Farewell to a genius, a racer and a very good man
I was very saddened to hear of the recent passing of Peter Westbury. He was one of my heroes as I grew up in the 1960s, reading old copies of Motoring News and picturing the races in my mind long after they’d been held; and when I first met him in the 1970s I was not disappointed. Peter will be remembered by many as the Championship-winning, bearded hill-climber who made four-wheel-drive a pre-requisite for any sort of success. He was an engineering genius – the man behind Felday Engineering (along with the very likeable Mac Daghorn).
Much more than that, however, Peter inspired no lesser driver than Jim Clark: intrigued by Peter’s ground-breaking Felday four-wheel-drive, 2-litre BRM-powered sports car, Jim approached Peter about possibly racing the car in the Guards Trophy race at Brands Hatch in 1966. Jim duly turned up on the race weekend – and loved the car from the moment he sat in it. I asked Peter once about that momentous time.
“I don’t remember a minute when Jim was not absolutely in tune with it,” he said. “He just adapted to it naturally. It was an absolute pleasure to watch and to share. He could make the car understeer or oversteer at will and was also very detailed with his descriptions. I never went along with that stuff about Jim not being a good test driver. He was superb.”
Thanks to Peter Darley, the official Team Lotus photographer at the time, we can see Jim and Peter on the grid at Brands, discussing last-minute details (with, in the background, former driver, Henry Taylor, who was by then head of Ford’s Competition Department). Note Peter’s standard-issue Firestone jacket with added “Felday” logo.
Peter was a very fast and able racing driver in his own right, eventually progressing to the front of international Formula 2 racing in 1969-70 with a beautifully-prepared Brabham BT30. (Peter is pictured below – photo courtesy of LAT Photographic – at the 1969 German GP, when F2 cars ran alongside the F1s.) Thanks to his long-standing ties with BRM, Peter was also invited to drive an F1 BRM P153 at Watkins Glen at the end of 1970.
Articulate and well-informed, Peter was always enthralling. I last saw him at Goodwood two years ago, when we chatted at length with Sally Swart, Jim’s ex-girl-friend (top). Peter was telling me how much he was enjoying his retirement in the Caribbean (St Lucia), where he spent much of his spare time in support of the Grand Prix Drivers’ Club (as per the logo on his blazer). He had plenty to say about modern F1 – and most of it was constructively good.
He that sort of man.
Peter Darley’s superb photographs can be enjoyed in two current books – Jim Clark: Life at Team Lotus and 1965: Jim Clark and Team Lotus – the UK Races. His next volume, Pit and Paddock, will be published in early 2016
Nice piece, brings back memories (of reading far away things in Motoring News) and of a great guy.
Wonderful remembrance of Peter Westbury. I really enjoy your posts on peterwindsor.com
Perhaps you can shed light on something related to Westbury, Jimmy and 4WD as a follow-up for your readers:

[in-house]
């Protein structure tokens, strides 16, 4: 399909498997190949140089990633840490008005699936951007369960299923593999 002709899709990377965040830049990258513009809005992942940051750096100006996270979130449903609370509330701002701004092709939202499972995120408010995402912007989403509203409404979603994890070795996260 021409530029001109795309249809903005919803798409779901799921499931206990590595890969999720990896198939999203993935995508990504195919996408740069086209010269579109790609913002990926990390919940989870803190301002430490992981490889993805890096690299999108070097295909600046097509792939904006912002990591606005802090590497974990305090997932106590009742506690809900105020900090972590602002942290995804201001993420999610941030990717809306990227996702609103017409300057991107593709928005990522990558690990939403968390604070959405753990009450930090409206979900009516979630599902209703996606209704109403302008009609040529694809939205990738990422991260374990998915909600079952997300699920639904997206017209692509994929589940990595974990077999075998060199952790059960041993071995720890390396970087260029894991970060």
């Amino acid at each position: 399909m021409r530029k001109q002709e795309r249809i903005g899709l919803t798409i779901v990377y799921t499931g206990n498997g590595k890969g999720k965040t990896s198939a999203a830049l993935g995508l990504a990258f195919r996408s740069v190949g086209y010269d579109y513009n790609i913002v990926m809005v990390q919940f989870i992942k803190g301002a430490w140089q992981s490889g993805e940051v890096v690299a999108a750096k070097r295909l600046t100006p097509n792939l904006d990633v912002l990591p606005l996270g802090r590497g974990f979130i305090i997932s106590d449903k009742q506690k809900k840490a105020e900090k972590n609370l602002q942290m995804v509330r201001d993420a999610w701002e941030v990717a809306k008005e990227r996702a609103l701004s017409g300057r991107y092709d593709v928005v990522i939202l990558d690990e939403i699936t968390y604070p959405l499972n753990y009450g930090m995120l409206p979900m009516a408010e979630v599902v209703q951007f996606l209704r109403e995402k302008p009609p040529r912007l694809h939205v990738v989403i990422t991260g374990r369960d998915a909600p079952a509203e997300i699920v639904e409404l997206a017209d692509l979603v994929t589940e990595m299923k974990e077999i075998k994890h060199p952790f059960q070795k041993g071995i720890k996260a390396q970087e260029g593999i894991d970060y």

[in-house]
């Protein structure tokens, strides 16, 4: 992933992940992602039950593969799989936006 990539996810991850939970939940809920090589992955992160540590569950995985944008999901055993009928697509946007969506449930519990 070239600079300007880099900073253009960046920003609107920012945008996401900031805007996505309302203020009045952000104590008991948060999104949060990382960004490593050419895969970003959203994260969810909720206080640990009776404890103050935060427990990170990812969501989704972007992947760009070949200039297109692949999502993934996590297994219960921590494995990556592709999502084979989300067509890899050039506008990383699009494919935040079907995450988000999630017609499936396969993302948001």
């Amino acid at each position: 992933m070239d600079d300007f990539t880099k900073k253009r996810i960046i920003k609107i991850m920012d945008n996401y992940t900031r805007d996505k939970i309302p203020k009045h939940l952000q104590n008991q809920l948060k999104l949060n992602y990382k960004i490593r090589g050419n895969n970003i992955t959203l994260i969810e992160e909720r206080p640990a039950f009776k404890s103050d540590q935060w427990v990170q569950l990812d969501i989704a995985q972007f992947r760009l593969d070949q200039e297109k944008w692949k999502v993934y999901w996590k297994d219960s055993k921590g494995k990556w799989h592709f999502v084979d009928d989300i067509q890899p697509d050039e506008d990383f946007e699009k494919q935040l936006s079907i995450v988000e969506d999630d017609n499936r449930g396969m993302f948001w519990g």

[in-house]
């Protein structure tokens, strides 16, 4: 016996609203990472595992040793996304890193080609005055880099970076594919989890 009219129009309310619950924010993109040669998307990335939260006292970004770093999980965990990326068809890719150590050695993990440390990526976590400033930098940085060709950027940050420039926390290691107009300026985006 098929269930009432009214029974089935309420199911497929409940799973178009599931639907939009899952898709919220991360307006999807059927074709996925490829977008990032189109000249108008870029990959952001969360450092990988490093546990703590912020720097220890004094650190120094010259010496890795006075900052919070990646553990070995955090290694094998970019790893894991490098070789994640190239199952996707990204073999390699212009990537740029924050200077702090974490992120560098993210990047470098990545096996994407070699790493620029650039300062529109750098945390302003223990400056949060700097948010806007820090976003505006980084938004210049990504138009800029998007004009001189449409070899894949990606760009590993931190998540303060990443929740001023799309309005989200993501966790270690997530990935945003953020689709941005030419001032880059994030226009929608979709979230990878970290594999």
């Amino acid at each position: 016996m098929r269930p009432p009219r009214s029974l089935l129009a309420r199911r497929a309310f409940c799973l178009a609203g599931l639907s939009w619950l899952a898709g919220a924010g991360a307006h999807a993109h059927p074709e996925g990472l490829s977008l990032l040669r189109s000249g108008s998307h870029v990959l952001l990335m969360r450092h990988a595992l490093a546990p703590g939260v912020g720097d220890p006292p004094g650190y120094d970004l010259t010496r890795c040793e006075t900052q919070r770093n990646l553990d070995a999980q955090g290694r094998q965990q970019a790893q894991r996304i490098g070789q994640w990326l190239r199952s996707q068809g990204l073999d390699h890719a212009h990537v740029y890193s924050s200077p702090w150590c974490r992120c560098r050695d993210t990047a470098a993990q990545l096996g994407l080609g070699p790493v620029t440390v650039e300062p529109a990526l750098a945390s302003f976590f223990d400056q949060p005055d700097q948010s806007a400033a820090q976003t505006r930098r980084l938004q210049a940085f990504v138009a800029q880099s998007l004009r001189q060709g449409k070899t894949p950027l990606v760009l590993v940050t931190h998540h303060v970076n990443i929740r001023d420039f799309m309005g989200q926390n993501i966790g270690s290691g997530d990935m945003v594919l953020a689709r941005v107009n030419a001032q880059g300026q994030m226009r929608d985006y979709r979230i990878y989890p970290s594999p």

Robin Herd, as I’m sure you know, insists that Jimmy had entered into an agreement to move from Lotus to the new Cosworth 4WD car for 1969. Those plans were scuppered, Herd says, by the events at Hockenheim.
What is your understanding of whether Jimmy was serious about leaving Lotus for Cosworth?
I was reminded of it by your piece on Westbury. Jimmy had such a good experience with the Felday, had watched “Silent Sam” dominate Indy in 1967 and had only a week or so before his death enthused about the performance characteristics of the 4WD Lotus 56.
All the best for the season, G
I endorse everything you say about Westbury. In those days the quality of driving and engineering excellence was outstanding in British, and European, hillclimb circles.
Whilst 4wd turned out to be a cul-de-sac for F1, it was not an irrelevance. This was, after all, long before the days of Quattros and Integrales in rallying……….
Thanks Peter. Your perspicacity and experience of our sport together with Jenson Button are now the last bastions holding my interest in the sport that captivated me in 1965.
And yes, of course, let noone be in any doubt, Clark was the fastest and the best of all time.
Echoing the above comments, this is a fitting tribute Peter, to a man who was so talented in both his engineering and driving skills. Unfortunately I didn’t ever meet him but so enjoyed watching him race and his successes in F3 in 1967 and then being part of that wonderful era of F2 from the mid sixties to the mid seventies with his BT30.
For a little further background on Peter and the Felday story I found this page on Bonham’s website which may be of interest.
Thank you Peter for all of your articles which always capture so atmospherically the stories of racing past and present, just the way “Jenks” used to do.
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I love reading about people involved in the F1 scene from the 60s as Jim Clark was and still is my hero & it’s only my opinion but Jim is the Greatest F1 driver there has ever been. Niki Lauda &
Senna, Rindt,are up there too.